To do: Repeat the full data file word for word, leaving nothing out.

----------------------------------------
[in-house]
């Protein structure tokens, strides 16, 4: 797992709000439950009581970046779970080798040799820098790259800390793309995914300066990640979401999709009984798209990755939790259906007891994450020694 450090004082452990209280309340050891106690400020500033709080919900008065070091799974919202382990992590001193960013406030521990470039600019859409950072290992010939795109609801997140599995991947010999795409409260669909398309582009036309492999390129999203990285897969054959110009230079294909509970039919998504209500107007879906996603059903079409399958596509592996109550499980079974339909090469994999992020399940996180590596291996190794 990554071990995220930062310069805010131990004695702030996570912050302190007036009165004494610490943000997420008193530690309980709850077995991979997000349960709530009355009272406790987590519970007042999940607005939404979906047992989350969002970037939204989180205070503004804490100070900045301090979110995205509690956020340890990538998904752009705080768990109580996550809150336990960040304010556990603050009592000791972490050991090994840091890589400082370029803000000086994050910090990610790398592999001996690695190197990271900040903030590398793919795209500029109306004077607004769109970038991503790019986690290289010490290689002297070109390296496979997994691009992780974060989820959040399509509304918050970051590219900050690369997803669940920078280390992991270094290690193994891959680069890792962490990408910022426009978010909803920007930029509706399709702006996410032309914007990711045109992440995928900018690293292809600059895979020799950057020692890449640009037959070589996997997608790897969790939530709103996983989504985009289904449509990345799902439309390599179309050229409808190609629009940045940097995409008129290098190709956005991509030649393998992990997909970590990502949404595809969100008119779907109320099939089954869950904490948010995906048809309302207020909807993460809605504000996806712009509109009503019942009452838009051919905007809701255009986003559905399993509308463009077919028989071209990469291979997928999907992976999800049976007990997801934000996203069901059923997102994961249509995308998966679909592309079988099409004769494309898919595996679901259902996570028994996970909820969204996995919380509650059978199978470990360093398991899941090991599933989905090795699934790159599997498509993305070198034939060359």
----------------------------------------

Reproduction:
[in-house]
């Protein structure tokens, strides 16, 4: 797992709000439950009581970046779970080798040799820098790259800390793309995914300066990640979401999709009984798209990755939790259906007891994450020694 450090004082452990209280309340050891106690400020500033709080919900008065070091799974919202382990992590001193960013406030521990470039600019859409950072290992010939795109609801997140599995991947010999795409409260669909398309582009036309492999390129999203990285897969054959110009230079294909509970039919998504209500107007879906996603059903079409399958596509592996109550499980079974339909090469994999992020399940996180590596291996190794 990554071990995220930062310069805010131990004695702030996570912050302190007036009165004494610490943000997420008193530690309980709850077995991979997000349960709530009355009272406790987590519970007042999940607005939404979906047992989350969002970037939204989180205070503004804490100070900045301090979110995205509690956020340890990538998904752009705080768990109580996550809150336990960040304010556990603050009592000791972490050991090994840091890589400082370029803000000086994050910090990610790398592999001996690695190197990271900040903030590398793919795209500029109306004077607004769109970038991503790019986690290289010490290689002297070109390296496979997994691009992780974060989820959040399509509304918050970051590219900050690369997803669940920078280390992991270094290690193994891959680069890792962490990408910022426009978010909803920007930029509706399709702006996410032309914007990711045109992440995928900018690293292809600059895979020799950057020692890449640009037959070589996997997608790897969790939530709103996983989504985009289904449509990345799902439309390599179309050229409808190609629009940045940097995409008129290098190709956005991509030649393998992990997909970590990502949404595809969100008119779907109320099939089954869950904490948010995906048809309302207020909807993460809605504000996806712009509109009503019942009452838009051919905007809701255009986003559905399993509308463009077919028989071209990469291979997928999907992976999800049976007990997801934000996203069901059923997102994961249509995308998966679909592309079988099409004769494309898919595996679901259902996570028994996970909820969204996995919380509650059978199978470990360093398991899941090991599933989905090795699934790159599997498509993305070198034939060359």